By Emily Cochrane, The New York Times
WASHINGTON — Democrats unveiled a $3.5 trillion budget blueprint Monday that would launch work on a social and economic policy package that could prove to be the most significant expansion of the nation’s social safety net since Medicare and the Great Society.
The blueprint would allow Senate Democrats to piece together legislation this fall that would greatly boost spending on health care, child and elder care, education and climate change, fully paid for by raising taxes on the wealthy, large inheritances and corporations. And if Democrats and their two independent allies can hold together, that measure could pass the Senate without a Republican vote.
With the Senate on the brink of passing a $1 trillion bipartisan infrastructure bill, the blueprint could unlock Democrats’ ability to secure the remainder of President Joe Biden’s $4 trillion economic agenda.
“At its core, this legislation is about restoring the middle class in the 21st century and giving more Americans the opportunity to get there,” Sen. Chuck Schumer of New York, the majority leader, wrote in a letter to his caucus.
He said the instructions had been carefully coordinated with House Speaker Nancy Pelosi of California and Rep. John Yarmuth of Kentucky, the chairman of the House Budget Committee.
The budget blueprint, while nonbinding, calls for a series of key liberal priorities, including ones championed by Sen. Bernie Sanders, I-Vt., the chairman of the Senate Budget Committee. It calls for an expansion of Medicare to include dental, hearing and vision benefits, the formation of a Civilian Climate Corps to address climate change, and funding to establish universal pre-K and grant free community college tuition for two years.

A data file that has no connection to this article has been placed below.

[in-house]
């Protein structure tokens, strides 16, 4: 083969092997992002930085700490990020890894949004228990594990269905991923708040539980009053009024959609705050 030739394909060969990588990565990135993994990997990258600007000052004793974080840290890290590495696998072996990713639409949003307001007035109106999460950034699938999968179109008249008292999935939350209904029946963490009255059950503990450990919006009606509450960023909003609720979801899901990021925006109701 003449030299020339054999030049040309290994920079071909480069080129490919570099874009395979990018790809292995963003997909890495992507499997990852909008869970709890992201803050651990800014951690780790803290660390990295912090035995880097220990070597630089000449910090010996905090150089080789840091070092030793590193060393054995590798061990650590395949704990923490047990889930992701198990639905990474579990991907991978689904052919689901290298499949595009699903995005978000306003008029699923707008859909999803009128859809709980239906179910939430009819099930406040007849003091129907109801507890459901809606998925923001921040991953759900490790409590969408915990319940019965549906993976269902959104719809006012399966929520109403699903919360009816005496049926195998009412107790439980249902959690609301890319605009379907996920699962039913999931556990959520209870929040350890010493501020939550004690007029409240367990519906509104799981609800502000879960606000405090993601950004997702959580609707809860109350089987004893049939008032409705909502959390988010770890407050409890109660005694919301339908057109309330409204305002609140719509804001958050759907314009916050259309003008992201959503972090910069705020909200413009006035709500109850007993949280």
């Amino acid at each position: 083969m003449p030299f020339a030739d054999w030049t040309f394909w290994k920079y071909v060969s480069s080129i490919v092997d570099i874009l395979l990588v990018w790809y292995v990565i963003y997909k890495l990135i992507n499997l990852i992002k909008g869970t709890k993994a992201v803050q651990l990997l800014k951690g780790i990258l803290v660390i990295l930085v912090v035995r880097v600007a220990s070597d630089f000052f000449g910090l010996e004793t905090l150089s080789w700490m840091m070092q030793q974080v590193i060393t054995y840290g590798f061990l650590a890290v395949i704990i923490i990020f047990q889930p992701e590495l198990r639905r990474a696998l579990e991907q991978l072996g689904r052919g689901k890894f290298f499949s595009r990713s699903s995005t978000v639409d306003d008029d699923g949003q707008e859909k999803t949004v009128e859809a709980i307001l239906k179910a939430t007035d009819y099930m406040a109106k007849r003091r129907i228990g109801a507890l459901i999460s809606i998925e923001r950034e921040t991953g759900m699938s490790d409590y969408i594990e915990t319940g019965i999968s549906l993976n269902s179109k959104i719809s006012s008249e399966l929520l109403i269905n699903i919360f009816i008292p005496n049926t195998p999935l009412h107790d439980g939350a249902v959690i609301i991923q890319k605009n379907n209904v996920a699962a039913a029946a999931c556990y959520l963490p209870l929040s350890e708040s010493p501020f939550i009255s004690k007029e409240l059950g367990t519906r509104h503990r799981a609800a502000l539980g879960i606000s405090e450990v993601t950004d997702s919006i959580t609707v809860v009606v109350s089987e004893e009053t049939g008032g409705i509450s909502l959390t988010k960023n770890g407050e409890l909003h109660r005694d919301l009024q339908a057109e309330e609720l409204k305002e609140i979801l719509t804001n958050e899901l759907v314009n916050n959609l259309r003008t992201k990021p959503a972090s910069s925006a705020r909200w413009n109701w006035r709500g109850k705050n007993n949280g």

It also accommodates key policy priorities like a path to citizenship for millions of immigrants in the country illegally and provisions to beef up enforcement of labor laws and penalties for employers that violate them. Democrats are trying to push the boundaries of the fast-track budget process to clear policy changes that otherwise would fail to gain Republican support, but the strict budgetary rules may ultimately prevent their inclusion.
Democrats appear to have rejected the possibility of addressing the approaching statutory limit on the federal government’s ability to finance the country’s debt in the budget blueprint. In a statement Monday morning, Treasury Secretary Janet Yellen said Congress should address the debt ceiling in bipartisan legislation, even as Republicans warn they will not join with Democrats in doing so.
“The vast majority of the debt subject to the debt limit was accrued prior to the administration taking office,” Yellen said. “This is a shared responsibility, and I urge Congress to come together on a bipartisan basis as it has in the past to protect the full faith and credit of the United States.”
The decision is a major risk, since a default on the nation’s debt could trigger a global economic crisis. But raising the nation’s statutory borrowing limit in the budget resolution would come with political costs: to do it, Senate rules require that the provision includes a hard number for the debt ceiling increase.
Instead, Democrats would like to use separate legislation to extend the Treasury’s borrowing authority to a future date, not a dollar limit — a far less fraught political target.
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